State legal instruments that define and facilitate the basis of ownership, trade, employment and appropriation of profits.


Fiduciary system and sufficiently liquid cash supply




State-sponsored marketing and promotional activities


Publicly funded research programmes


Private sector transfers and favourable purchasing agreements, including privatisations






Government equity purchases (agreement to buy significant shares)


Government advice and support services


Targeted state training programmes


Insurance and risk-management services


Low-cost government loans/loan guarantees


Direct grants


Investment and R and D subsidies


Corporate tax breaks


Corporate welfare constitutes provision that most clearly and directly meets the needs of corporations. Indeed, some forms of provision under this heading, including make-work schemes and job subsidies, may distinctly disadvantage individuals by forcing them to take jobs they would otherwise have not taken and keep them locked in relatively low-paid, low skilled and precarious employment.

This mapping of the corporate-social welfare continuum facilitates a greater understanding of the multiple benefits that accrue from public policies to citizens and business, and between business in general and individual corporations. There are very few examples of public provision that do not bring wider benefits beyond those received by the original recipient, but some forms of provision bring greater collective benefits than others. There is also another disjuncture within corporate welfare between policies that benefit large and established businesses – e.g. public support for nuclear industry – and those that work for smaller and more innovative new businesses. One of the problems of the UK corporate welfare state may be that too much emphasis and effort goes into protecting and subsidising the former with too little assistance for the latter. The key is to:

1. Identify how public policies satisfy the different needs of citizens and corporations and deliver them in such a way that maximises the benefits for both;

2. Investigate how to maximise fairness and sustainability in the distribution of services and the distribution of taxation needed to pay for them;

3. Recognise that public policy can shape corporate needs as well as meet them;

4. Deliver public provision in a way that locks businesses into long-term and more sustainable business models;

5. Bring corporate and citizen interests together in formulating public policies that operate in everyone’s interests; and,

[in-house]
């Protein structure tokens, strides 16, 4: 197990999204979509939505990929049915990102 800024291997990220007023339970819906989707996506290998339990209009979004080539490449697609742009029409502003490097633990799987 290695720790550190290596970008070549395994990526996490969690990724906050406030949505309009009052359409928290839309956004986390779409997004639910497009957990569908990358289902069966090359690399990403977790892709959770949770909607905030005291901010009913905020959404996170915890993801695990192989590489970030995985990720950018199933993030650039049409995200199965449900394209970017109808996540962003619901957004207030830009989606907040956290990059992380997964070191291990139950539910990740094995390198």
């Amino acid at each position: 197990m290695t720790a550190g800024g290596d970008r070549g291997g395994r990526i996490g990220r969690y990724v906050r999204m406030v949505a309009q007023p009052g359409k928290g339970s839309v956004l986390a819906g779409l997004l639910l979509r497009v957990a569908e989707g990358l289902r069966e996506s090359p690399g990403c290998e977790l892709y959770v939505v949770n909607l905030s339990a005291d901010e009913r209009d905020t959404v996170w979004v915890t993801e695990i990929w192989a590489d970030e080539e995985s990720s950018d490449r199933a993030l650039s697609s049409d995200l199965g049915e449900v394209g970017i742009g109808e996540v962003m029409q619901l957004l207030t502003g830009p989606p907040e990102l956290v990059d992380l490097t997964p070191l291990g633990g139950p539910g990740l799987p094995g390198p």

6. Utilise public policy so that it supports ‘investor’ capitalists and discourages ‘predatory’ capitalists, e.g. by undertaking a new deal with business – to invest more heavily in business investment activity that underpins good quality jobs and promotes the development of new markets. At the same time, business has to fulfil its part of the deal. Investor capitalists must invest in public policies as well as the wider economy by contributing more through the tax system. In exchange, the state should ensure it invests more heavily in the kinds of businesses and business practices that offer most to society.

To achieve these aims requires a different debate about corporate welfare. It also requires a complete and detailed examination of the value of corporate welfare set against the contributions of business to the exchequer. This is the aim of the current project I am undertaking, the first report of which will be published by Oxfam in the coming months. The next section summarises some of the key findings from that report.


Cash benefits: subsidies and grants

This section examines official data on subsidies and capital grants. Tables 1 and 2 present data from the UK Government’s Public Expenditure Statistical Analysis (PESA) accounts which show expenditure (and projected expenditure) between 2004-5 and 2014-15 in real terms and in 2012-13 prices. This reveals that capital grants have become more important as a means of supporting business than traditional subsidies, especially during the economic crisis. The former are provided to support private business investments, the latter support everyday business activities connected with the production, delivery and sales of goods or services. According to the PESA data, subsidies, plus capital grants to private companies were worth £11 billion in 2004-5, peaked at £25 billion in 2008-9, and fell back to £13 billion in 2012-13 (see Table 1). Looking forward, the PESA data suggests that subsidies and grants are set to increase over the next few years. Against the backdrop of severe austerity cuts in many areas of public policy, subsidies (excluding grants) are set to expand between 2012 and 2015, from £13.2 billion in 2011-12 to £17 billion in 2014-15 (see Table 3).